Recently an acquaintance had us check on a home in the neighborhood that had just sold. They wanted to find out what the home had sold for. In checking, we learned the home had sold for cash at a price well above what is the average price in the local market currently. Being a cash sale it would not have needed an appraisal. (As a cash sale no appraisal would be required unless the buyer wanted one as there was no loan involved.)
Upon learning this, the acquaintance asked what marketing strategy we thought would attract all cash/out of state buyers to pay above market price for a home. We had to reply that there is no real answer to that. In the 25 or so years we have sold real estate, we think we can safely say that there is not a strategy for particularly going after cash buyers who are willing to pay above market for a home.
Currently cash buyers in general make up a large portion of the buying market — (See recent article in the Arizona Republic.) But that said, most of the cash buyers want “deals” and are not interested in paying more than a home would appraise for, even if they do not need an appraisal to get the home to close escrow— since they are paying cash.
The people who will pay above market price are often motivated to do so because the house they are buying has some “special something” that meets their needs, that other homes they have seen do not. Someone who has the money to do so may pay more because of a location issue that they have .. i.e. to be close to a family member, near a school, near a medical facility, or other location issues. They may also be motivated to pay more if the home meets their size, spec requirements, etc and there is no other home they are seeing that has those same features and is “move in ready”.
The “move in ready” aspect for homes is something we are seeing get a bit more value attached to it in the market now. With a large portion of the market being littered with dismal run-down, un-maintained homes that are a part of the foreclosure and short-sale inventories a “move-in ready” home stands out. Not every buyer either wants, or is prepared to take on a home where they must do renovation, or even paint.
We have seen a buyer reject a home that was priced better and move on to select a more expensive home to buy, only because the home that was priced better did not have fresh neutral paint tones throughout. The better priced home had a mint green bathroom and one bedroom, that had been a child’s, and was painted lilac. The buyer decided they would rather pay more for the other home that had all fresh neutral beige tone paint throughout than purchase a better priced home that was in respectable condition, and go to Home Depot and buy a few gallons of paint, or hire a painter. Their choice was not rational from a price standpoint. But they had cash to buy the higher priced home, and they did not want to have to do anything to move into their new home. They wanted the home to be completely “move in ready”.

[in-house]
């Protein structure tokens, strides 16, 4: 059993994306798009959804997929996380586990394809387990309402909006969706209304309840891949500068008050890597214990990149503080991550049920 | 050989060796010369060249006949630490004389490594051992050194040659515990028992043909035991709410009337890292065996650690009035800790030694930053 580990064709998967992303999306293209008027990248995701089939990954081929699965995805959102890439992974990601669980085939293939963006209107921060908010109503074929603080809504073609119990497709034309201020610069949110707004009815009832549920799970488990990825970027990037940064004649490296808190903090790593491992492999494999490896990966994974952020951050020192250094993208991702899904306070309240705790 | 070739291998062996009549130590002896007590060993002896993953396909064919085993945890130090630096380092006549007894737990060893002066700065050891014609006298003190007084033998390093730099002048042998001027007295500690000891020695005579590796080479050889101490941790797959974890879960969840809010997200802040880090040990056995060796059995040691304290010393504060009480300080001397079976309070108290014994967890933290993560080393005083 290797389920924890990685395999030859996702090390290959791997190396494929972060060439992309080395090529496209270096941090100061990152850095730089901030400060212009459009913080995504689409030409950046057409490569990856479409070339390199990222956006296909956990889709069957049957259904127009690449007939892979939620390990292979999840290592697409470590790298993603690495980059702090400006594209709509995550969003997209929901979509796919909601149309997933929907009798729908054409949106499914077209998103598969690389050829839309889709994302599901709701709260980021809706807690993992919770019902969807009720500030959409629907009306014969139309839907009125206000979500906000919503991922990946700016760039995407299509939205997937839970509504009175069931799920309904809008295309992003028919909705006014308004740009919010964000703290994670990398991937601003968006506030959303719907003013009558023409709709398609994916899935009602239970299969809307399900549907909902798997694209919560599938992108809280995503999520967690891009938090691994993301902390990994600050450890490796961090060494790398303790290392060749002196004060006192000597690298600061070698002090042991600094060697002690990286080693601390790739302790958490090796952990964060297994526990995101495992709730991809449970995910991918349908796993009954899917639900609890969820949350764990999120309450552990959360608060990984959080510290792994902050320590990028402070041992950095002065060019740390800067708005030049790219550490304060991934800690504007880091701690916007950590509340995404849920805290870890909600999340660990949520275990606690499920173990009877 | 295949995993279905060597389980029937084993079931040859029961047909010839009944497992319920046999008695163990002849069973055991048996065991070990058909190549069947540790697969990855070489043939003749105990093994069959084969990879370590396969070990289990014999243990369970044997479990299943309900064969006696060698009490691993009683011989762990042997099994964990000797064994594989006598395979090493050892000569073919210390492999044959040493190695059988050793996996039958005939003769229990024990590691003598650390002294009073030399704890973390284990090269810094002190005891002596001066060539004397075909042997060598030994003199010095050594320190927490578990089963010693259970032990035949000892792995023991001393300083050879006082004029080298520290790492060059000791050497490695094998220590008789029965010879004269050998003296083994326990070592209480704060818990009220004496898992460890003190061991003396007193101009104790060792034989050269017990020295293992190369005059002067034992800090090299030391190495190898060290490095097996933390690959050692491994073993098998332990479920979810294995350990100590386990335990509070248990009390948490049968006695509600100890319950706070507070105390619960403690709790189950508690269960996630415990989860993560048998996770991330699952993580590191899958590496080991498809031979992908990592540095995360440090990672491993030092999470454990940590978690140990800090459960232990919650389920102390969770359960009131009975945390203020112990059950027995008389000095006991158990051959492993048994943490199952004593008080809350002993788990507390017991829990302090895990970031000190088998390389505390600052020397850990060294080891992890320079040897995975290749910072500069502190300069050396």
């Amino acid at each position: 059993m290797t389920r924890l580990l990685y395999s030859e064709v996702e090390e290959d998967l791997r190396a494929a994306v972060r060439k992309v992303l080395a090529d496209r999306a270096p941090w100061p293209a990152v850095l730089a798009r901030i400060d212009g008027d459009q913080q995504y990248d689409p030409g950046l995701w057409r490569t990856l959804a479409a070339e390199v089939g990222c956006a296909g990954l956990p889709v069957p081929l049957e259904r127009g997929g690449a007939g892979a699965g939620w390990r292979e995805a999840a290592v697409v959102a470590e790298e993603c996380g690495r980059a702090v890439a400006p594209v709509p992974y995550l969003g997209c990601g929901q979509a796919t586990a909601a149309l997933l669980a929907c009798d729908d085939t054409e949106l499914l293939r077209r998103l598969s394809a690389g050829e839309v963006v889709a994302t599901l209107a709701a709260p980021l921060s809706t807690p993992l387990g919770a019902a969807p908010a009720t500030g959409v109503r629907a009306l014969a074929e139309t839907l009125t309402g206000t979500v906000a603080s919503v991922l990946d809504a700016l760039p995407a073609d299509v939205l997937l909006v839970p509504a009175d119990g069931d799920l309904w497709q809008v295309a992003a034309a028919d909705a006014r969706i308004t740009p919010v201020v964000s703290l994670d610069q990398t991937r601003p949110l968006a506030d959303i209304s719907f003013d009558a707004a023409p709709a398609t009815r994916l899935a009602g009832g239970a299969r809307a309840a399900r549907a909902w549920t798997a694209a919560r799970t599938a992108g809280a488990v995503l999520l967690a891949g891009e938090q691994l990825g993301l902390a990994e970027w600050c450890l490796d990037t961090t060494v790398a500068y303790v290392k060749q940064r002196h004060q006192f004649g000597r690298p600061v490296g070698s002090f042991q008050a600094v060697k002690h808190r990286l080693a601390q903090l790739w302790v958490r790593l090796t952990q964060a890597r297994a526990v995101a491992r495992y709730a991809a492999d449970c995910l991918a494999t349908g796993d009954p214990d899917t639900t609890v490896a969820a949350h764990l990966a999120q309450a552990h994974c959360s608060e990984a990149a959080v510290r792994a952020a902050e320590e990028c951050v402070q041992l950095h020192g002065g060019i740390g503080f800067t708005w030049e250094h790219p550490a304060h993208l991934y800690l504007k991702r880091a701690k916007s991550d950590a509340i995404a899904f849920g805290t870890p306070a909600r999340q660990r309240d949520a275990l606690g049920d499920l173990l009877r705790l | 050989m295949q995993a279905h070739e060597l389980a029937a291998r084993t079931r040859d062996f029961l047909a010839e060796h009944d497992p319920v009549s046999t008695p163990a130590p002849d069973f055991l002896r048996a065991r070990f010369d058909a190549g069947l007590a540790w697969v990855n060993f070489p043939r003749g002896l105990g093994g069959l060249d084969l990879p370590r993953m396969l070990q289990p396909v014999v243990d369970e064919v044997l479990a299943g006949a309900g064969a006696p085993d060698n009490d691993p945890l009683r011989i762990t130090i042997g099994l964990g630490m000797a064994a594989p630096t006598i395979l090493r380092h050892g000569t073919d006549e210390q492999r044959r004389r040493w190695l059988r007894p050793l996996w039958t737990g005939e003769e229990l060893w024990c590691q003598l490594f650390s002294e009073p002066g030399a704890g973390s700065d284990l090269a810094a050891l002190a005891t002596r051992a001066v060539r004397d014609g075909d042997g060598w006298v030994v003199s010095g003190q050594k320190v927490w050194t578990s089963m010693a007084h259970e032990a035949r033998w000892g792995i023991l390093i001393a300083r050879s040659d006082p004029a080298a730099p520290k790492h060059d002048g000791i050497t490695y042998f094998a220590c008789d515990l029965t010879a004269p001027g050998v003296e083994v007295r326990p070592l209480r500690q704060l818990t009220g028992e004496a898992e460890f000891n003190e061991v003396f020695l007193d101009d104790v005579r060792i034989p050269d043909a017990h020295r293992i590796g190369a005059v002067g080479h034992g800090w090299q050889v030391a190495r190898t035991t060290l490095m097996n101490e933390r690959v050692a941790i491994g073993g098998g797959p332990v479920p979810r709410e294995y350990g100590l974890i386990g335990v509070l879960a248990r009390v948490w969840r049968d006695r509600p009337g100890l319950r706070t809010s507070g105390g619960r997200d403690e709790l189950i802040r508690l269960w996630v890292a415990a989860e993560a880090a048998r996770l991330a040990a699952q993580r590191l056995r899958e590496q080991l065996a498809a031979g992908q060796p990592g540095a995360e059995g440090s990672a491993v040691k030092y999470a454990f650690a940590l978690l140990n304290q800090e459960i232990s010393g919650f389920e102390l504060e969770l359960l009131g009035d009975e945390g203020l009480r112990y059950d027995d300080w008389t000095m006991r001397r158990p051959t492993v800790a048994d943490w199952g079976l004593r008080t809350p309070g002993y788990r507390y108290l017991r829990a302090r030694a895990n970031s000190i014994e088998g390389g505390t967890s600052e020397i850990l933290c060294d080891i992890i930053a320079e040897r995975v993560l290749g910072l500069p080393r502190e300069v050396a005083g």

The current market sees this “move in ready” philosophy play out in builder new home models also. We recently wrote a blog post referencing a recent report about spec homes getting an elevated price during the past few months.
From an economic standpoint, paying above market for a new builder spec home makes no sense, but more buyers it seems are motivated to be doing this lately, likely from being “fatigued” at seeing the inventory of resell homes that are tattered, in poor shape and have been mistreated by former owners. Paying above market price for any home is not a smart economic decision on the part of the buyers, for heaven-forbid, should they need to sell the new builder/spec home any time soon, they will take a beating on the price that they paid and not get their money back out of it.